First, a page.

PERPETRATOR – Review by Leslie Combemale

What would it look like if a feminist filmmaker redefined the expression “girls gone wild?” The answer is in writer/director Jennifer Reeder’s stylish horror coming-of-age genre mashup Perpetrator, where Blood with a capital B, teen rebellion, and really trippy visuals are the order of the day. In Perpetrator, Reeder is posing a lot of questions about obsessions with beauty, age, gender norms, and femininity, loosely wrapped in a private schoolgirl story of survival and becoming. As they grow into adulthood, are young women monsters if they refuse to submit, to stay silent, or make how men (of any age) see them as their highest priority? Are they monsters if they refuse to be victims, stand up for each other, and strike back? The right answer would be “of course not!”, but in Perpetrator, Reeder makes this point: If we have to ask that question, there’s already a huge problem.

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THE REQUIN – Review by Susan Granger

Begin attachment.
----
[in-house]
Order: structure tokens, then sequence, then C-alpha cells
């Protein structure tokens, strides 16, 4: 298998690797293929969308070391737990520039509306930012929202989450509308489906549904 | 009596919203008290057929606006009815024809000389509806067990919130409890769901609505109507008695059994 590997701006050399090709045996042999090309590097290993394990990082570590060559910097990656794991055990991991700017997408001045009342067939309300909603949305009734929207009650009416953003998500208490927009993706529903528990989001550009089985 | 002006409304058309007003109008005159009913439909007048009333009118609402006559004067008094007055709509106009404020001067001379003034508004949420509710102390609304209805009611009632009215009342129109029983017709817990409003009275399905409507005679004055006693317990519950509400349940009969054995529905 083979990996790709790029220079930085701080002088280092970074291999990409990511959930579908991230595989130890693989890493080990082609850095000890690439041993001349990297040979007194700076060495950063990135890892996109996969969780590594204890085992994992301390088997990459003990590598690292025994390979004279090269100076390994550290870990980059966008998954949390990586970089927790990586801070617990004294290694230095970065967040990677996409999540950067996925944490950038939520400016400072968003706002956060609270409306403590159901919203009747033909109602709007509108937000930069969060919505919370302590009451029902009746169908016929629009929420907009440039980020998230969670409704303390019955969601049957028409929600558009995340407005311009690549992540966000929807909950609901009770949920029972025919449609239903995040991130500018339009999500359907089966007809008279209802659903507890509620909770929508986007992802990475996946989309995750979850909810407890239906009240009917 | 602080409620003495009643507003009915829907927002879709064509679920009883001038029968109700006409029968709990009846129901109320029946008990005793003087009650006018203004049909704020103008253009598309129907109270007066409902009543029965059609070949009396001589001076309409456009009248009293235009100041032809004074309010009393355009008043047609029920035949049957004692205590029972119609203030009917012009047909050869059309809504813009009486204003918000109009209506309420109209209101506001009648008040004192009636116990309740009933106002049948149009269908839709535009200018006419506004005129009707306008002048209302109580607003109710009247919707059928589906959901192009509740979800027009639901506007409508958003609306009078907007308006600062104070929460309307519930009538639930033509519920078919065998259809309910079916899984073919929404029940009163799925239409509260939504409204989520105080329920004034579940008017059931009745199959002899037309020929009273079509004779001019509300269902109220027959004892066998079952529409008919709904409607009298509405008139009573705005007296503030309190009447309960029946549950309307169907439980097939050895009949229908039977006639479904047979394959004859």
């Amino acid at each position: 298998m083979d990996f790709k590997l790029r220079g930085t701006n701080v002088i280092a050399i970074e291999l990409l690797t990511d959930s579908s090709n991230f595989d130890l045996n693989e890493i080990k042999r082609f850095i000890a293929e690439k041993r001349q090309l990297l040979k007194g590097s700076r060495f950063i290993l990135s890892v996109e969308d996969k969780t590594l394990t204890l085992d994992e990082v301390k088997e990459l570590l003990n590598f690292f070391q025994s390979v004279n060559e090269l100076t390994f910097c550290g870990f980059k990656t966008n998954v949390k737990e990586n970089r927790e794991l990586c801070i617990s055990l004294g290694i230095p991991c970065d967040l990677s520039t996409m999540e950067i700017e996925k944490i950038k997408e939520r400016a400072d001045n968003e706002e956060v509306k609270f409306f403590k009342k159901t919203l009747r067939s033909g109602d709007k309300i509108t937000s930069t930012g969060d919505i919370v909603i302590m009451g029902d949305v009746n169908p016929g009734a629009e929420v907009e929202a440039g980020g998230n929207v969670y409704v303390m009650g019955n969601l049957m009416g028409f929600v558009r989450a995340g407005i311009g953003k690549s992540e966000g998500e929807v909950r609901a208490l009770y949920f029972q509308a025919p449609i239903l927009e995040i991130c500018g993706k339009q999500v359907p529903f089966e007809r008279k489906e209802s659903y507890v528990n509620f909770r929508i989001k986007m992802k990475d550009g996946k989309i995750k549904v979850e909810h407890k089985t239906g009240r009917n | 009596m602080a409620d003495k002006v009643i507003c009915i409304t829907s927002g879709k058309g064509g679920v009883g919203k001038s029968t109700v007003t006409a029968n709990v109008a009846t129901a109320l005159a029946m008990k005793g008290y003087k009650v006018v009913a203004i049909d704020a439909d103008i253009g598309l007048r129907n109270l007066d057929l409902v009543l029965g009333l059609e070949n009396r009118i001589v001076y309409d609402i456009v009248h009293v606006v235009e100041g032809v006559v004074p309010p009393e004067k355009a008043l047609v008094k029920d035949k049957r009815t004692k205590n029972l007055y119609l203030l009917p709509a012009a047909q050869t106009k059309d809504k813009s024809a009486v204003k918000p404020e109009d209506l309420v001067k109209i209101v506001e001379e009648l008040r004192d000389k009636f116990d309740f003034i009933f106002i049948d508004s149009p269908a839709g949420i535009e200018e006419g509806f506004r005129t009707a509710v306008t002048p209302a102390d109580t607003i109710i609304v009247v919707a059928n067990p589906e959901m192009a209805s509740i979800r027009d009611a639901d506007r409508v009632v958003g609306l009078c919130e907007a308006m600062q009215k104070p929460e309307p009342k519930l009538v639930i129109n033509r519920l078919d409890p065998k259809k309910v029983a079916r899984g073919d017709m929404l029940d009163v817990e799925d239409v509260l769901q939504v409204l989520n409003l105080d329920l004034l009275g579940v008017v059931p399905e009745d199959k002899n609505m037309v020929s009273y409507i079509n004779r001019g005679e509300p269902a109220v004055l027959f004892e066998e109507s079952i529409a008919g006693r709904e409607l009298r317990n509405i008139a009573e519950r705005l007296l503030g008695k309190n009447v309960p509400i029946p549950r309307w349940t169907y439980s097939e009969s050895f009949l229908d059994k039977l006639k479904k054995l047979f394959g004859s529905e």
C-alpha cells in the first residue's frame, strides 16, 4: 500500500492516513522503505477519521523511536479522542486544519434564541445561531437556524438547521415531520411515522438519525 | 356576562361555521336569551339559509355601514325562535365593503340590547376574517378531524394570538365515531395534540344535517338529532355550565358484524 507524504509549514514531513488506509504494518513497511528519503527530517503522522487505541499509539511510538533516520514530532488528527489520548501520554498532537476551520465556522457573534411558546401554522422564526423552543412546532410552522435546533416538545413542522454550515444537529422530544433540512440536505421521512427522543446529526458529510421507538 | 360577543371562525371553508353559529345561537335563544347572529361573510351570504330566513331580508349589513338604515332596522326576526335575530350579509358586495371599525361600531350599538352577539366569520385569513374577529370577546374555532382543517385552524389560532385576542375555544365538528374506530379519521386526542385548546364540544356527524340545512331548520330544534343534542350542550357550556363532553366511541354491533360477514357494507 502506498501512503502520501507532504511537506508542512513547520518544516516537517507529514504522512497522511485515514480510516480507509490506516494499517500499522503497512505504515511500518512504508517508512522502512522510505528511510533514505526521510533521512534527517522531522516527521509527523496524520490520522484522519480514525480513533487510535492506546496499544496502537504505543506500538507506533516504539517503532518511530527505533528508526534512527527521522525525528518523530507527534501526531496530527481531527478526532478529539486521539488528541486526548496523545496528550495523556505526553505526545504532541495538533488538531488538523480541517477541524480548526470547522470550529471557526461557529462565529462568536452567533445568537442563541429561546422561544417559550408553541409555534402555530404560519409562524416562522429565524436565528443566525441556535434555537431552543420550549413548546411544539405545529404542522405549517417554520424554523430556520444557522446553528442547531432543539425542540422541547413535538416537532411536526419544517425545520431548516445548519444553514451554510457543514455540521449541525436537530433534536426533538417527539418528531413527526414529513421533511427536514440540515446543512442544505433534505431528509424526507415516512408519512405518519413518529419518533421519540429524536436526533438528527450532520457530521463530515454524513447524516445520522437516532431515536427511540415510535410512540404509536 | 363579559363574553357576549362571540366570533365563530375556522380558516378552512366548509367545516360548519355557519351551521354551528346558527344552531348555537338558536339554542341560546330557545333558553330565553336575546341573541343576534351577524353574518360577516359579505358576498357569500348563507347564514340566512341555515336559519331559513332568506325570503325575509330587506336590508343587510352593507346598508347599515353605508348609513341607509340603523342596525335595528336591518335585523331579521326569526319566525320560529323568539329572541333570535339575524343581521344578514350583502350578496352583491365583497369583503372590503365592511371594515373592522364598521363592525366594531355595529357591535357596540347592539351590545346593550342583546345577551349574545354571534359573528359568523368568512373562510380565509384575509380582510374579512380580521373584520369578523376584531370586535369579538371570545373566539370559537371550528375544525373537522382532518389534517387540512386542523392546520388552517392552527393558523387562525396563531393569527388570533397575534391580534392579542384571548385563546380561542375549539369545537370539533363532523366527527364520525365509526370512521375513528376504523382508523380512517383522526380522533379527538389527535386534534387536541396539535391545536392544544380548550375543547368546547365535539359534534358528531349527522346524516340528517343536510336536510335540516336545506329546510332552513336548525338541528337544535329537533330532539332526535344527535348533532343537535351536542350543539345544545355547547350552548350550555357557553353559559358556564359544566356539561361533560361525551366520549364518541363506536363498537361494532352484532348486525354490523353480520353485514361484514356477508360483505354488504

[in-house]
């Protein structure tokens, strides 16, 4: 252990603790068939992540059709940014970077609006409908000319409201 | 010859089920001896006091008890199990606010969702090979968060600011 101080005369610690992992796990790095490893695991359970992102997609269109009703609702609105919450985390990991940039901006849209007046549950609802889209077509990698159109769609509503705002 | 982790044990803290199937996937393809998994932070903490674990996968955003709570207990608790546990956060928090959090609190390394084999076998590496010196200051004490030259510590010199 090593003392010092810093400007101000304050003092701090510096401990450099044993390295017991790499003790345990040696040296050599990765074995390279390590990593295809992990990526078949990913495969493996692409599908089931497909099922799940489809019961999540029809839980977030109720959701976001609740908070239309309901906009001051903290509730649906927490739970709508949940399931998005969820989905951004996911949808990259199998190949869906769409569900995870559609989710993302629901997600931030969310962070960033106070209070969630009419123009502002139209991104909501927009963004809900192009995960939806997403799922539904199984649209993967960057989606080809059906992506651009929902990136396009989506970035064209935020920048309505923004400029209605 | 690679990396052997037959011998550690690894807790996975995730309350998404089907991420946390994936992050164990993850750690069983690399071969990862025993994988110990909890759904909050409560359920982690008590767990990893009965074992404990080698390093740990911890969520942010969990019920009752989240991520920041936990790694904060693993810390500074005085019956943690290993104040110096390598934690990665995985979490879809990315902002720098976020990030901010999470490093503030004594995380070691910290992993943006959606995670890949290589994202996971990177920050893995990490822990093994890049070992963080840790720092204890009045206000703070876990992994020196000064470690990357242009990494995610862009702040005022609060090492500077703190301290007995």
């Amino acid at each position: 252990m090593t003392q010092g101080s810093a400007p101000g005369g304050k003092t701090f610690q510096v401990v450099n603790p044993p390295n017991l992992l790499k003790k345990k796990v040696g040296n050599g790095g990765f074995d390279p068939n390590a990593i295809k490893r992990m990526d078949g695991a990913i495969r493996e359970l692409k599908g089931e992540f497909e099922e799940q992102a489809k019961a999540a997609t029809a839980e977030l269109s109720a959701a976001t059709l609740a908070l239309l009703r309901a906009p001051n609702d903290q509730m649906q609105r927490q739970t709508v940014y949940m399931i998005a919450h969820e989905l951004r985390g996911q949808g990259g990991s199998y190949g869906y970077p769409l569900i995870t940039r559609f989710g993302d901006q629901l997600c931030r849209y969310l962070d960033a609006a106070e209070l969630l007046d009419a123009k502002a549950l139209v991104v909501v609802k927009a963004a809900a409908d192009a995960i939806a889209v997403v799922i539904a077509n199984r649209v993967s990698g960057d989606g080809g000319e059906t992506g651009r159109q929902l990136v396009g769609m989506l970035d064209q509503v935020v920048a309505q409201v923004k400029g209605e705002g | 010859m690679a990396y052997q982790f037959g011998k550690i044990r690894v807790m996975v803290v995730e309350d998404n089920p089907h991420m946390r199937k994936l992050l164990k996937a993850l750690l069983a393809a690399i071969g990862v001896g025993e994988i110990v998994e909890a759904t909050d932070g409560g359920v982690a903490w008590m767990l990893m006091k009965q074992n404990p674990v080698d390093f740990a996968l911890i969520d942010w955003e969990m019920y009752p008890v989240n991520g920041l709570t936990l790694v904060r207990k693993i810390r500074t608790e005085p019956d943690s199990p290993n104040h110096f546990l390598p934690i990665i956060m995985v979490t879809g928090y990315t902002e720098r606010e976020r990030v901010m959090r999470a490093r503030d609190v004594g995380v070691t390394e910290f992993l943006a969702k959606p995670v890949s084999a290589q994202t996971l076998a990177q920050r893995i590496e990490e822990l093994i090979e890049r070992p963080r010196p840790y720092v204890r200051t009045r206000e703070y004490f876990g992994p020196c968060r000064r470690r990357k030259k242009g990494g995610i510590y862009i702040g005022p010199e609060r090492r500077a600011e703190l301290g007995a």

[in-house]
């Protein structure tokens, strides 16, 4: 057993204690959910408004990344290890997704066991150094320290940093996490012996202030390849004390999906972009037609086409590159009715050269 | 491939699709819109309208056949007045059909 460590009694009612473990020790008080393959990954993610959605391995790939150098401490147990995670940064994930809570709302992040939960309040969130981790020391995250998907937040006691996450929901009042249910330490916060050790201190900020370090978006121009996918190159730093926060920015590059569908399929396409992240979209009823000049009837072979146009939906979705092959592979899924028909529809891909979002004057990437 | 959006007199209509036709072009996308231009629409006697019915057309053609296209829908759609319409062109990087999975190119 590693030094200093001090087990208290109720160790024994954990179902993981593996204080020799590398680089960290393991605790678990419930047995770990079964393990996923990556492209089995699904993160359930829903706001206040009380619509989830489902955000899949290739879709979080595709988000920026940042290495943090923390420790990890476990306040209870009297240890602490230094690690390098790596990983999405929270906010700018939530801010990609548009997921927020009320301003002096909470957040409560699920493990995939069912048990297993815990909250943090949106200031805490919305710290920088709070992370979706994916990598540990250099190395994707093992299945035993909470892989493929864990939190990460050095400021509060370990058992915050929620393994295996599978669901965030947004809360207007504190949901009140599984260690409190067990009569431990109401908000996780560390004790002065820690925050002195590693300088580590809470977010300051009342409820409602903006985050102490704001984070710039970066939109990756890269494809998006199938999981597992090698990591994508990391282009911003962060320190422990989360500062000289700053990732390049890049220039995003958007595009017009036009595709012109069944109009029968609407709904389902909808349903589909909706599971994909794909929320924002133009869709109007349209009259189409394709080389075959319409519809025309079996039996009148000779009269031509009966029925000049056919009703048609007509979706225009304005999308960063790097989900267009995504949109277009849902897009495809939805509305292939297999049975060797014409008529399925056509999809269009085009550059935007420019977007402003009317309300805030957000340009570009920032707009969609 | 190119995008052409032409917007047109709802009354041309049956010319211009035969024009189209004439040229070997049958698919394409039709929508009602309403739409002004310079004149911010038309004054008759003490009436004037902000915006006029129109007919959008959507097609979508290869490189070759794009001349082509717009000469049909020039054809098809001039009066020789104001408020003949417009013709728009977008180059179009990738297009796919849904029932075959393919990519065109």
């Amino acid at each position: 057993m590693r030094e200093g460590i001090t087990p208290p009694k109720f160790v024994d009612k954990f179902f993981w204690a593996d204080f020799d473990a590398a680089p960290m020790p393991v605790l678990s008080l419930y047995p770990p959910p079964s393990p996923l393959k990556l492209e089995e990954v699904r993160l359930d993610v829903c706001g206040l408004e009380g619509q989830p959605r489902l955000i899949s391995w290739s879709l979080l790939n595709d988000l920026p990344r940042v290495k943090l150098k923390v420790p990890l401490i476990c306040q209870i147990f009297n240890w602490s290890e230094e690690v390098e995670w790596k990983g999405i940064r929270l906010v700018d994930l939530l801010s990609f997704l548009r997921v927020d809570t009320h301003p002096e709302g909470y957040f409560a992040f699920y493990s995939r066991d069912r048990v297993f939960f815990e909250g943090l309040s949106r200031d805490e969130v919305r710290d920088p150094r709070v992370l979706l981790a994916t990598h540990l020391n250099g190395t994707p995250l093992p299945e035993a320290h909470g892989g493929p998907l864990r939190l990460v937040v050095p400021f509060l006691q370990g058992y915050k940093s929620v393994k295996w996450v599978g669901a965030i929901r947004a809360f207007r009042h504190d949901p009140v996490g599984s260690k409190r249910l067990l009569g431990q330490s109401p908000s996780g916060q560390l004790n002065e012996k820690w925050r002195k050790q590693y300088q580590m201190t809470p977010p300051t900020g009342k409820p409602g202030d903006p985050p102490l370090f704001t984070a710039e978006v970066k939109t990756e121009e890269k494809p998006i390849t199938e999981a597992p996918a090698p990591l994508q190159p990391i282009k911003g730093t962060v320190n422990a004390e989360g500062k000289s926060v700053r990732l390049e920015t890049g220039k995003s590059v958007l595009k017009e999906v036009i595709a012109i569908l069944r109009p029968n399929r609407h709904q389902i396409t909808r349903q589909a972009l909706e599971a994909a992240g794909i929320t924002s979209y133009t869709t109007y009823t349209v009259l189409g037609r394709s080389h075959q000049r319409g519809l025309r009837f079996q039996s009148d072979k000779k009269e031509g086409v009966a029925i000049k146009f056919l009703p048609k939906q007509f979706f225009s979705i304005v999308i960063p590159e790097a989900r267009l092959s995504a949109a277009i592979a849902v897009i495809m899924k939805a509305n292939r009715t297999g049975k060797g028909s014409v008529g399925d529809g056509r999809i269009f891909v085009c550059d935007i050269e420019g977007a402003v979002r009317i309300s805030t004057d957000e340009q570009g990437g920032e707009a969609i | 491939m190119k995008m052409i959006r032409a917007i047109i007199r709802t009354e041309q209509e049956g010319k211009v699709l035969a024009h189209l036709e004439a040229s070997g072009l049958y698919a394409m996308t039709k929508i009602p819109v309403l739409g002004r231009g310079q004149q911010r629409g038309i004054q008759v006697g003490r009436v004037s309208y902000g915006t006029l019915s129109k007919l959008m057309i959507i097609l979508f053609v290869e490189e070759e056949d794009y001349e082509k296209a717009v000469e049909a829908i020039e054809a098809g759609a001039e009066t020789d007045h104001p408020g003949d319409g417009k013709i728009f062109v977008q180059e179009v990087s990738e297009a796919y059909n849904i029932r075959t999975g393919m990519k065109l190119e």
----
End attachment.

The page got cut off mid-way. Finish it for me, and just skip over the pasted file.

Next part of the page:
Occasionally – thankfully, not often – survival stories are so lame and ridiculous that one wonders why and how they were ever green-lit for financing and production. The Requin is one of those. The saga begins as Jaelyn (Alicia Silverstone) and Kyle (James Tupper) arrive for a much needed getaway at a luxurious tropical resort in Vietnam, even if it is ‘off-season.’ Although Vietnamese-American writer/director Le-Van Keit works with cinematographer Matt S. Bell to utilize every scenic advantage of their supposedly exotic location, the result – filmed mostly at Orlando Studios in Florida – is disappointingly formulaic, and the cheesy shark CGI reeks of carnivorous cost-cutting.

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THE LODGE – Review by Rachel West

Most of the horror in The Lodge is rooted in two elements: faith and grief. Together these themes permeate everything within the film in a horror-drama reminiscent of Ari Aster’s work and the directing duo’s previous outing, Goodnight Mommy. The film, which premiered at Sundance, moves at a glacial pace for the first hour before ratcheting up the intensity. Even at its peak however, this is still a slow burn, playing psychological games on its subjects and viewers.

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